Two smaller pedestrian walkways were built through the obelisk pedestals but they have now been closed. The arch is decorated with a variety of sculptures and friezes Porte Saint-Martin Insecula - Porte Saint-Denis
The Conciergerie is a building in Paris, located on the west of the Île de la Cité a prison but presently used for law courts. It was part of the former royal palace, the Palais de la Cité, which consisted of the Conciergerie, Palais de Justice and the Sainte-Chapelle. Hundreds of prisoners during the French Revolution were taken from the Conciergerie to be executed by guillotine at a number of locations around Paris; the west part of the island was the site of a Merovingian palace, was known as the Palais de la Cité. From the 10th to the 14th centuries, it was the main palace of the medieval Kings of France. During the reigns of Louis IX and Philippe IV the Merovingian palace was extended and fortified more extensively. Louis IX added the Sainte-Chapelle and associated galleries, while Philippe IV created the towered facade on the Seine river side and a large hall. Both are excellent examples of French secular architecture of the period; the Sainte-Chapelle was built in the French royal style to house the crown of thorns, brought back from the Crusades and to serve as a royal chapel.
The "Grande Salle" was one of the largest in Europe, its lower story, known as "La Salle des Gens d'Armes" survives at 64m long, 27.5m wide and 8.5m high. It was used as a dining room for the 2,000 staff members, it lit by many windows, now blocked. It was used for royal banquets and judicial proceedings; the neighboring Salle des Gardes was used as an antechamber to the Great Hall above, where the king held his lit de justice. The early Valois kings continued to modify the palace during the 14th century, but Charles V abandoned the palace during 1358, relocating across the river to the Louvre Palace; the palace continued to serve an administrative function and still included the chancellery and French Parliament. In the king's absence, he appointed a concierge to command of the palace, a fact which gave the palace its eventual name. During 1391, part of the building was converted for use as a prison and took its name from the ruling office, its prisoners were a mixture of political prisoners. In common with other prisons of the time, the treatment of prisoners was dependent on their wealth and associates.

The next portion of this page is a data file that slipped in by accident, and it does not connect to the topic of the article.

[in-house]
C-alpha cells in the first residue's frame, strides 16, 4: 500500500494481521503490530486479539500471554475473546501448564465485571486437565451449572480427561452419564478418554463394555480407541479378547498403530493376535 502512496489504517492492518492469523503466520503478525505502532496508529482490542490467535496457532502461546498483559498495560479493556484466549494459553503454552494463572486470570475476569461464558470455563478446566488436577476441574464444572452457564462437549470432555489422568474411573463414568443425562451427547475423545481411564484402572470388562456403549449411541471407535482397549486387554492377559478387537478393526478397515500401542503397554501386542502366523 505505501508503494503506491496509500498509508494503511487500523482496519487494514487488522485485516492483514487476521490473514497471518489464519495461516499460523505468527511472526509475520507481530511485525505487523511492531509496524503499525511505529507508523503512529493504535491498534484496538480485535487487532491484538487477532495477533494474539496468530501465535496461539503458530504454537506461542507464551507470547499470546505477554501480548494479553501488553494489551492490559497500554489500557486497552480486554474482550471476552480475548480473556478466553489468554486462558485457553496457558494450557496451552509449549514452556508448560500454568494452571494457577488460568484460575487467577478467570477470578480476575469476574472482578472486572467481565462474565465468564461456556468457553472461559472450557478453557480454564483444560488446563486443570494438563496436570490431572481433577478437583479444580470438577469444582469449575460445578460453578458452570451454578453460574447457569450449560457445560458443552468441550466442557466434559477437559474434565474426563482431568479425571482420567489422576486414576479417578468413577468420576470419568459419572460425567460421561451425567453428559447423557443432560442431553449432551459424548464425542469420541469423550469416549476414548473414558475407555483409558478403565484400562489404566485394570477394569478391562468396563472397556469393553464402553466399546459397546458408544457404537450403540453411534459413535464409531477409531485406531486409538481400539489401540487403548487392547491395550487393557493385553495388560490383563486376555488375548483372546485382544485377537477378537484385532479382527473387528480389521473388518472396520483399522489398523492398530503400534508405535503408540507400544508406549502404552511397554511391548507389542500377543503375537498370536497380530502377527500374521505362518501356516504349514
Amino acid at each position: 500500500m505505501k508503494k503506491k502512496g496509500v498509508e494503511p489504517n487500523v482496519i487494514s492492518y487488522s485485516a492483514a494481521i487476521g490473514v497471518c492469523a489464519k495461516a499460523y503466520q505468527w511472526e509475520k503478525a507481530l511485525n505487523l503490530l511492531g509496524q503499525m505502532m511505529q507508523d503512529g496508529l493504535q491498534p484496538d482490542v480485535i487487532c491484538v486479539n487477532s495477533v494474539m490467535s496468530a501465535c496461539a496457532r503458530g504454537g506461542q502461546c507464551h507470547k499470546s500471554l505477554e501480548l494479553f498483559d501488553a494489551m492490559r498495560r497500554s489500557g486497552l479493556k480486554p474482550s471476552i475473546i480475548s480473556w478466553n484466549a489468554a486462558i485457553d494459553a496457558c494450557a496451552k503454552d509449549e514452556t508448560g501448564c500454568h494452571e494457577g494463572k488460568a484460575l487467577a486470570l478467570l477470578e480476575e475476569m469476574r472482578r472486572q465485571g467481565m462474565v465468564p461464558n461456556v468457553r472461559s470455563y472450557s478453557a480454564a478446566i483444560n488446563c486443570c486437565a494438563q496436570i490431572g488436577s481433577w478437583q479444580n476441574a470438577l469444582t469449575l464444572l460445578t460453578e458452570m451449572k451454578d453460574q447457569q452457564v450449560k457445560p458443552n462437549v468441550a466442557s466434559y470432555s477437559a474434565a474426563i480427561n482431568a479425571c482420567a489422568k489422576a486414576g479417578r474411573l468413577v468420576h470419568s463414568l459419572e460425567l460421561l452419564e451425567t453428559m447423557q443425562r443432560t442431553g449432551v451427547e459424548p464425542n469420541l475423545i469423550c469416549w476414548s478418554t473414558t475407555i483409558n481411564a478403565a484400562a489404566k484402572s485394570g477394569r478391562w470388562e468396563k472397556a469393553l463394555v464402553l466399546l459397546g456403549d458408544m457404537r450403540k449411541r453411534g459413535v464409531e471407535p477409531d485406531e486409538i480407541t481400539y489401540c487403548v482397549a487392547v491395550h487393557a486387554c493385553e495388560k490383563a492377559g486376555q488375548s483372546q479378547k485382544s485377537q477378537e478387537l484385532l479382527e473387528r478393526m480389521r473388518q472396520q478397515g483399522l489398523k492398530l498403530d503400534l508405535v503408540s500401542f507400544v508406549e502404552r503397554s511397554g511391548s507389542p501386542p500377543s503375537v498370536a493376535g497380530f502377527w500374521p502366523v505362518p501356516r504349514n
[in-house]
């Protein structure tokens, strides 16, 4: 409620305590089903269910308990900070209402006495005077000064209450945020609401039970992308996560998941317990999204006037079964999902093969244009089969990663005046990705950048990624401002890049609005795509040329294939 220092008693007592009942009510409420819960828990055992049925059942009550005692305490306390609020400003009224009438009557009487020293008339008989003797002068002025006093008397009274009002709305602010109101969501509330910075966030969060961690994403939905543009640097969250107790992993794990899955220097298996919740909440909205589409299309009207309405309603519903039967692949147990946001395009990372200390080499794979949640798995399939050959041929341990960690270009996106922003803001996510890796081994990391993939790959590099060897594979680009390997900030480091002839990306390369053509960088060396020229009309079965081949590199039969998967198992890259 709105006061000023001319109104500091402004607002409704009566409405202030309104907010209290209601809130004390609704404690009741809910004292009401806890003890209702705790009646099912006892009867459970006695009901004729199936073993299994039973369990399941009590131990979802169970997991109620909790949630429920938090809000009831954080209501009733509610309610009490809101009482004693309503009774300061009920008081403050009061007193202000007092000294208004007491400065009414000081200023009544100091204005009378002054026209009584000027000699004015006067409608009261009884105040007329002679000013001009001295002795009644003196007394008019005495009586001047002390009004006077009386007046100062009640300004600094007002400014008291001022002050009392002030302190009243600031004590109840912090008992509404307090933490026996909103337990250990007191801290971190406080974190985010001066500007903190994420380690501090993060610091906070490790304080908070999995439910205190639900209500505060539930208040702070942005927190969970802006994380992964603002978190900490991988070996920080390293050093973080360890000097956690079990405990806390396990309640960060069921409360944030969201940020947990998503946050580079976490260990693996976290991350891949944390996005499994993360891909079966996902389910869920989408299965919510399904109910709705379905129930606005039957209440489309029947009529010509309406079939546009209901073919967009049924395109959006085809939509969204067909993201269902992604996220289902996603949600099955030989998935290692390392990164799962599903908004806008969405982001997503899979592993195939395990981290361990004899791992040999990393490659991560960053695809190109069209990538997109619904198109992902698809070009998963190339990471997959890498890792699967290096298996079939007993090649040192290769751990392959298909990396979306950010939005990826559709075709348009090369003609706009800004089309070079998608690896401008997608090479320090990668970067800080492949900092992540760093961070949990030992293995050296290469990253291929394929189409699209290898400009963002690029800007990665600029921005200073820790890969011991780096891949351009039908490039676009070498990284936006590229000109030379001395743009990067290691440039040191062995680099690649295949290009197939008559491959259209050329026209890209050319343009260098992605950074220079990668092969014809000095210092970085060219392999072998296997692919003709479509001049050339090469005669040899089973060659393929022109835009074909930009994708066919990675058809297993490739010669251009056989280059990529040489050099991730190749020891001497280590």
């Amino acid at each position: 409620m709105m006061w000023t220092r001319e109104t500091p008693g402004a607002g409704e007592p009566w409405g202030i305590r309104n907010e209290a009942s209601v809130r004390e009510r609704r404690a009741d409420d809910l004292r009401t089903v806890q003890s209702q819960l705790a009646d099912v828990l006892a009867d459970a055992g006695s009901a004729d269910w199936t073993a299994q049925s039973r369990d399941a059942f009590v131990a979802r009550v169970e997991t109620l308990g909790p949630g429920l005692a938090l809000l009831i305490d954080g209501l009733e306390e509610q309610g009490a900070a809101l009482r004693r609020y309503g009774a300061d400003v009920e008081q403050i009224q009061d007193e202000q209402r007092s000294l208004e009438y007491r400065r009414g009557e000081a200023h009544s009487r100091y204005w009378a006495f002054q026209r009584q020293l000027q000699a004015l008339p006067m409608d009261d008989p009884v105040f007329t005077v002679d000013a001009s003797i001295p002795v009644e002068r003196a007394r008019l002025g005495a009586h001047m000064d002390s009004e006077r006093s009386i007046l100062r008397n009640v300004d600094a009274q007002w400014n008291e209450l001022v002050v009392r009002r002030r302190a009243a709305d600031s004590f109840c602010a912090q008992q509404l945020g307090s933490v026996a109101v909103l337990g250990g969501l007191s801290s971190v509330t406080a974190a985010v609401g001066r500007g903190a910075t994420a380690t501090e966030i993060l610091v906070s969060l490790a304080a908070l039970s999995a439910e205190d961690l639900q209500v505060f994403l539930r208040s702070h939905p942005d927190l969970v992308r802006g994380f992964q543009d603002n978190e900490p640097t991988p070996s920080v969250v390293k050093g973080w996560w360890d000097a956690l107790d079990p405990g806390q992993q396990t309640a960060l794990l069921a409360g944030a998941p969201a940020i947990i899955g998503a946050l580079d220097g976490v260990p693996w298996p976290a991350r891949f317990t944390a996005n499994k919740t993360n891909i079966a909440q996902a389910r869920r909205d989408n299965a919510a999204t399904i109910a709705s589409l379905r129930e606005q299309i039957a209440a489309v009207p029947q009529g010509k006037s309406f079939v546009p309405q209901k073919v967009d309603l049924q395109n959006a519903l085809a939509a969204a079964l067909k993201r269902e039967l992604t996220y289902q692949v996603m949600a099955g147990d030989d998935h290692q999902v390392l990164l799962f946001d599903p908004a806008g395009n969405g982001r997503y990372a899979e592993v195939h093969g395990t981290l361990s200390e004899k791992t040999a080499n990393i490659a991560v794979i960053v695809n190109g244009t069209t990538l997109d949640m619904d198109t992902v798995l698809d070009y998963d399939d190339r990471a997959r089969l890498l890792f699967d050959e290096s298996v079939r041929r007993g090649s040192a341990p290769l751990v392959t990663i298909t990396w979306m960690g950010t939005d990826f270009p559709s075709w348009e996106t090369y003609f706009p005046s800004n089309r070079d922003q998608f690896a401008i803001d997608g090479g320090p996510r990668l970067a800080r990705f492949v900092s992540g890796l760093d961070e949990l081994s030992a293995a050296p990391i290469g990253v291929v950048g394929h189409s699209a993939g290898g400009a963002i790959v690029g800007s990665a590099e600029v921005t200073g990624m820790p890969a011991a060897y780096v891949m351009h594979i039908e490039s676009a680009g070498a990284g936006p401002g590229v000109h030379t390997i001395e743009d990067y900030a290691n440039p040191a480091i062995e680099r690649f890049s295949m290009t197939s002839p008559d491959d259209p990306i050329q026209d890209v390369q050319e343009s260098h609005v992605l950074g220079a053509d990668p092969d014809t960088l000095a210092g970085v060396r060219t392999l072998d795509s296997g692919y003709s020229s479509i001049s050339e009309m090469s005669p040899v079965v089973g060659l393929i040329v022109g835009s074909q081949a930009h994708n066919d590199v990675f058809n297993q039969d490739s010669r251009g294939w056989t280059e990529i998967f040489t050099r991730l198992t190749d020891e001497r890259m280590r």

Wealthy or influential prisoners got their own cells with a bed and materials for reading and writing. Less-well-off prisoners could afford to pay for furnished cells known as pistoles, which would be equipped with a rough bed and a table; the poorest, known as the pailleux from the paille that they slept on, would be confined to dark, vermin-infested cells known as oubliettes. In keeping with the name, they were left to live or die in conditions that were ideal for the plague and other infectious diseases, which were rife in the unsanitary conditions of the prison. Three towers survive from the medieval Conciergerie: the Caesar Tower, named in honor of the Roman Emperors; the building was extended during the reigns of kings with France's first public clock being installed about 1370. The current clock dates from 1535; the ten month Reign of Terror had a profound effect on France. More than 40,000 people died from execution and imprisonment, France would not be a republic again for nearly half a century.